Behind the big drop in euthanasia for America's dogs and cats
Fido and Fluffy are far more likely to survive a stint at the animal shelter today than 40 years ago. Population control and better practices by shelters and pet owners have improved the lot of dogs and cats.
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Sterilization is the biggest reason for the decline in shelter euthanasia, says Andrew Rowan, chief scientific officer of HSUS, but it's not the only reason. "There's more of a pet culture today," he says. "People who want dogs have dogs. People who don't want them don't, and they don't have them living outside on their street either."Skip to next paragraph
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Still, 5 million to 7 million companion animals enter shelters nationwide each year. Along with spaying and neutering, rescue operations focus on the broader concern for animal welfare, says Cindi Shapiro, president of the Northeast Animal Shelter in Salem, Mass.
Founder of one of the largest no-kill animal shelters in the Northeast, Ms. Shapiro says the mind-set of shelter workers has shifted over time.
"In the past, it was acceptable to throw an animal away, the way you would an old television set," she says. "You would just bring them to the shelter and dump the old dog you don't want anymore."
Shelter personnel were no different, she continues. "For a long time, it's just what you did," she says. "[Animals] came in; you killed them. No one thought that was wrong."
Now, Shapiro says, fewer people see pets as disposable. "Very slowly, people have begun to understand that the lives of cats and dogs have value and that owning a pet is a privilege, not a right."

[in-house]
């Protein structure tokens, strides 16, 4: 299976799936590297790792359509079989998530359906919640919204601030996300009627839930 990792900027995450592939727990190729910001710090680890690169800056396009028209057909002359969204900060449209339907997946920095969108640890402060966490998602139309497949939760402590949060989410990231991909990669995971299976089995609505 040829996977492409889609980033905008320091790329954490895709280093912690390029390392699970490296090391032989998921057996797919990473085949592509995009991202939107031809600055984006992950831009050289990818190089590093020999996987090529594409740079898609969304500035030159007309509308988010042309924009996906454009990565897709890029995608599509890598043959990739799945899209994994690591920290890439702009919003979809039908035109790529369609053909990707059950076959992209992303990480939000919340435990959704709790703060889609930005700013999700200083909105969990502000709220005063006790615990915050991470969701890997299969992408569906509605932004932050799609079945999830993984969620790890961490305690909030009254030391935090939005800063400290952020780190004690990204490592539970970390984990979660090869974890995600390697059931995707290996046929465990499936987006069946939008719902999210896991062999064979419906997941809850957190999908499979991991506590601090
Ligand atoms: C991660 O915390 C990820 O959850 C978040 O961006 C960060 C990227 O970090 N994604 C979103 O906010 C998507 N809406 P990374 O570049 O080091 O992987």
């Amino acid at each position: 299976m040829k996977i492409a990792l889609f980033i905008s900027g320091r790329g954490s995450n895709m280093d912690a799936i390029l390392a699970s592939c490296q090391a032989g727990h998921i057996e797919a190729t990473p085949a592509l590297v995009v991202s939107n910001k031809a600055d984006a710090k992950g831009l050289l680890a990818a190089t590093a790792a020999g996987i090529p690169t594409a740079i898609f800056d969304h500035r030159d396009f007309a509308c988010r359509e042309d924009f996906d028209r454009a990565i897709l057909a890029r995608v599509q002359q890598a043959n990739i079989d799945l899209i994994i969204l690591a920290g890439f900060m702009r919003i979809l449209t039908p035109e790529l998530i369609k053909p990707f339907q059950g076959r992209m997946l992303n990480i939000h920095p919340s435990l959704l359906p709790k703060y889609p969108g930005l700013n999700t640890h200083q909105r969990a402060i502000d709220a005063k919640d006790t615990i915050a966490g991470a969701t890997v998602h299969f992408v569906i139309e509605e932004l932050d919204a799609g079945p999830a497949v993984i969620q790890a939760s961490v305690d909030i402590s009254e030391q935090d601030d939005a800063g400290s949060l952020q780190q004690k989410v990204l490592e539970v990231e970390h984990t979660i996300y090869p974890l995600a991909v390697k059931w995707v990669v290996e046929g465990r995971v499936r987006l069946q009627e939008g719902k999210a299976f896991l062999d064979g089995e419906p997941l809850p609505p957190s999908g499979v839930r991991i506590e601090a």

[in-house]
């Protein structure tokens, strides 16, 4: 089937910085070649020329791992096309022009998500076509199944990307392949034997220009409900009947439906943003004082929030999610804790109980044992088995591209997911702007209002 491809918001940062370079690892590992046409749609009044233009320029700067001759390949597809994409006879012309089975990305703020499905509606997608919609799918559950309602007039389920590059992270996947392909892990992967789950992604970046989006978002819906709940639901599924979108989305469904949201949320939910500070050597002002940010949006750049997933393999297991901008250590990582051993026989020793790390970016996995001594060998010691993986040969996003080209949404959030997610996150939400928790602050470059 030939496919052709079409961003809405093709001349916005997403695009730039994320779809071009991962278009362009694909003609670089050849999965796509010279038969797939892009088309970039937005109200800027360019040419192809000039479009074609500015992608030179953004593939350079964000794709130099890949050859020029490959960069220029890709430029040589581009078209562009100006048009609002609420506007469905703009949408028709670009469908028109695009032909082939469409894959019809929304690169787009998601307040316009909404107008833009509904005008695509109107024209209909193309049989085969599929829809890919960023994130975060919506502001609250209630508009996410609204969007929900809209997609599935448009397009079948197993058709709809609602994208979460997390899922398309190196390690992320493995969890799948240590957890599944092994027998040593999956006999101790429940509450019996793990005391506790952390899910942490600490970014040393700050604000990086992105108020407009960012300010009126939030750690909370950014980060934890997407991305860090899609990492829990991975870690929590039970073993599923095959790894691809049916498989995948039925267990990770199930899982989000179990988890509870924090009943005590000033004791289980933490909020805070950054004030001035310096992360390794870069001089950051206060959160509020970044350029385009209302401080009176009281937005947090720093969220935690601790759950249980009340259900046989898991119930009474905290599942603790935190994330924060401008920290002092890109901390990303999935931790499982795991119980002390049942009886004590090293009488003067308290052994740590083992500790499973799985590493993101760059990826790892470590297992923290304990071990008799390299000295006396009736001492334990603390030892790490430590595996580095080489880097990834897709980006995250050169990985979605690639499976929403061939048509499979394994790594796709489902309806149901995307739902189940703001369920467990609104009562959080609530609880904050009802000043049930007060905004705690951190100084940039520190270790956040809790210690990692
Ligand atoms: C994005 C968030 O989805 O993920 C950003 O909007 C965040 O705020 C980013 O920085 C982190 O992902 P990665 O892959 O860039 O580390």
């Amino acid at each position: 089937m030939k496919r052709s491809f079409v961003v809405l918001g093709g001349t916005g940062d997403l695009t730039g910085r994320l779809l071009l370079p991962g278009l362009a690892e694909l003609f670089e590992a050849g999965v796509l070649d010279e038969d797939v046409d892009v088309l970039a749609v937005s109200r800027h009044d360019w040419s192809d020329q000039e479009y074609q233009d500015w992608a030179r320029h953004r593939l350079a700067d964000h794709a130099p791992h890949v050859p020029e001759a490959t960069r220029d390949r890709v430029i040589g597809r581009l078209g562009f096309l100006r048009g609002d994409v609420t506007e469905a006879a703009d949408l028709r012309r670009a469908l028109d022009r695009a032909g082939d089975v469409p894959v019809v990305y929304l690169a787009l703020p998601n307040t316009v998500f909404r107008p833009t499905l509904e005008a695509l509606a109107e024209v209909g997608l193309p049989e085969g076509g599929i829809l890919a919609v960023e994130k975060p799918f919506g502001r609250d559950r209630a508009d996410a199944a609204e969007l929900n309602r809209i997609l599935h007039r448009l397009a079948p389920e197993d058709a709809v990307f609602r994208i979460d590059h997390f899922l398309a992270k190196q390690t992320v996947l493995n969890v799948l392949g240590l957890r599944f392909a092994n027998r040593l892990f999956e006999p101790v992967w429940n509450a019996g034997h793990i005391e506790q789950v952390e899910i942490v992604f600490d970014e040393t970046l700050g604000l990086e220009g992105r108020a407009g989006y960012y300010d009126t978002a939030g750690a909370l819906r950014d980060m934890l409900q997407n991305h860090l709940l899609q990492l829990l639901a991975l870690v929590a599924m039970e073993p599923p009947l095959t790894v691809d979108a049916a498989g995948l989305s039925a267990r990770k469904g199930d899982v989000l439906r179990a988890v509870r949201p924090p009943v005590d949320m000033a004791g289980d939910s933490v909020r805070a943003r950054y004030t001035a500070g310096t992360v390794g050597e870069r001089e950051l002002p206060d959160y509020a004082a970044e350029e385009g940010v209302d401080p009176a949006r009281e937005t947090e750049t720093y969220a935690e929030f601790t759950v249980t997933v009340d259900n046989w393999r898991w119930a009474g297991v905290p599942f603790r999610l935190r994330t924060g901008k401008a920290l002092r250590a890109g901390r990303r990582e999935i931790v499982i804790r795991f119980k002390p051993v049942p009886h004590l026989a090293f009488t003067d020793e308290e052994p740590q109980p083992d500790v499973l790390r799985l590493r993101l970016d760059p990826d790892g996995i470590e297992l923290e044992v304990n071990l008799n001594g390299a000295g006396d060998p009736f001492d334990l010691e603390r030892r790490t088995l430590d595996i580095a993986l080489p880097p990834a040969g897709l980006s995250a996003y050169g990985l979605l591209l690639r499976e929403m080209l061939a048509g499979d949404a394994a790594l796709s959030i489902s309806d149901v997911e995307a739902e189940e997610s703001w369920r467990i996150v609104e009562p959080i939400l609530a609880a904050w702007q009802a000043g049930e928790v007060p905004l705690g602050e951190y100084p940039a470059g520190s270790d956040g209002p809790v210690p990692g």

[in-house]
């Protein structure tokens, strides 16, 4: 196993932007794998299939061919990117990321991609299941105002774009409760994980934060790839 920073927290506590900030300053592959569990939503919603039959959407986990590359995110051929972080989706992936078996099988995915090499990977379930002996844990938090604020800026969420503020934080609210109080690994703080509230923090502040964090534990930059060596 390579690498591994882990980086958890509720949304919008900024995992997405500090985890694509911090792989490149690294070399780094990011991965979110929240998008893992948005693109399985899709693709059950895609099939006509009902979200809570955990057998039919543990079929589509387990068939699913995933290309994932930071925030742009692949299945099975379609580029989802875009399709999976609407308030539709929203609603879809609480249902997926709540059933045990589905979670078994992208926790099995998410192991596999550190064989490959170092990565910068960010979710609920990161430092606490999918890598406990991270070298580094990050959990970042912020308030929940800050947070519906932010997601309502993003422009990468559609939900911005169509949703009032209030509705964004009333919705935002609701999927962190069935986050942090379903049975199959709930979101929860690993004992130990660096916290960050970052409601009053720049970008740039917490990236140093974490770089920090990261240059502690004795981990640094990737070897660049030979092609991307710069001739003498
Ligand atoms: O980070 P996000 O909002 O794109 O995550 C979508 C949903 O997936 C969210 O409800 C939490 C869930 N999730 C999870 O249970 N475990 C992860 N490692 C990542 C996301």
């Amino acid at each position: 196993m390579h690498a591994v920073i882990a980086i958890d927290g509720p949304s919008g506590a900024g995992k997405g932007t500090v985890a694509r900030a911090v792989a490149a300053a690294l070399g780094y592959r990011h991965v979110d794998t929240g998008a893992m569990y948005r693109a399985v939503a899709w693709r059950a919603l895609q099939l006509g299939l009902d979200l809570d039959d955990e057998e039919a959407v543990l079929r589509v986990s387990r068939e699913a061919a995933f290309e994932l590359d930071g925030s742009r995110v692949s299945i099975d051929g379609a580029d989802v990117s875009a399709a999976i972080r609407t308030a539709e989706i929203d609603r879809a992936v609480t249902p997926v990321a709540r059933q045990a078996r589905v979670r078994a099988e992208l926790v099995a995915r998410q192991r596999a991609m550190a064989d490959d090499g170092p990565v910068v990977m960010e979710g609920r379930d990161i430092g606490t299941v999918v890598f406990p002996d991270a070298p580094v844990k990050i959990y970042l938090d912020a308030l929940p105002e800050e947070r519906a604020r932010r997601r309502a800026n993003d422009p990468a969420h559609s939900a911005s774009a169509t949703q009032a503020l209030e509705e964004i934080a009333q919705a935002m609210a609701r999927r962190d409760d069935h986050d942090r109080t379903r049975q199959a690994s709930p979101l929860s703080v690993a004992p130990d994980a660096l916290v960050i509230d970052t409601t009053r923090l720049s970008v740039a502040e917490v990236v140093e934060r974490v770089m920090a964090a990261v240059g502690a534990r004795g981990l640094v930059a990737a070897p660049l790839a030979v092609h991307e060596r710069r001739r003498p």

Shapiro says her shelter took in about 4,200 dogs and cats from overpopulated shelters around the US last year. Since opening in 1976, the shelter has placed about 105,000 pets into adoptive homes.
Thanks to careful planning and a detailed understanding of how many animals the shelter can realistically place in homes, no animal that enters the shelter stays permanently, Shapiro says. Two months has been the longest stay for any animal before being adopted.
There are no firm statistics on no-kill animal shelters in the US, but their numbers appear to be rising, experts say. Moreover, cities with no-kill shelters, such as Reno, Nev., have seen a boost in animal adoptions. Cat adoptions in Reno nearly doubled and dog adoptions increased by 51 percent within a year of putting the no-kill policy in place in 2006.
Shelters, most of which are funded with taxpayer dollars, and pet owners spend more to care for stray and neglected animals these days, according to Mr. Rowan. In 1975 they spent about $1 billion on animal protection, versus $2.8 billion as of 2007, he says, noting the figures are in inflation-adjusted dollars.
"When an animal crosses that threshold and into our care, it's ours, no matter what care they need," says Shapiro, in Salem. "Whether it's medical, behavioral, training – whatever we need to do to make them adoptable, we'll do it."
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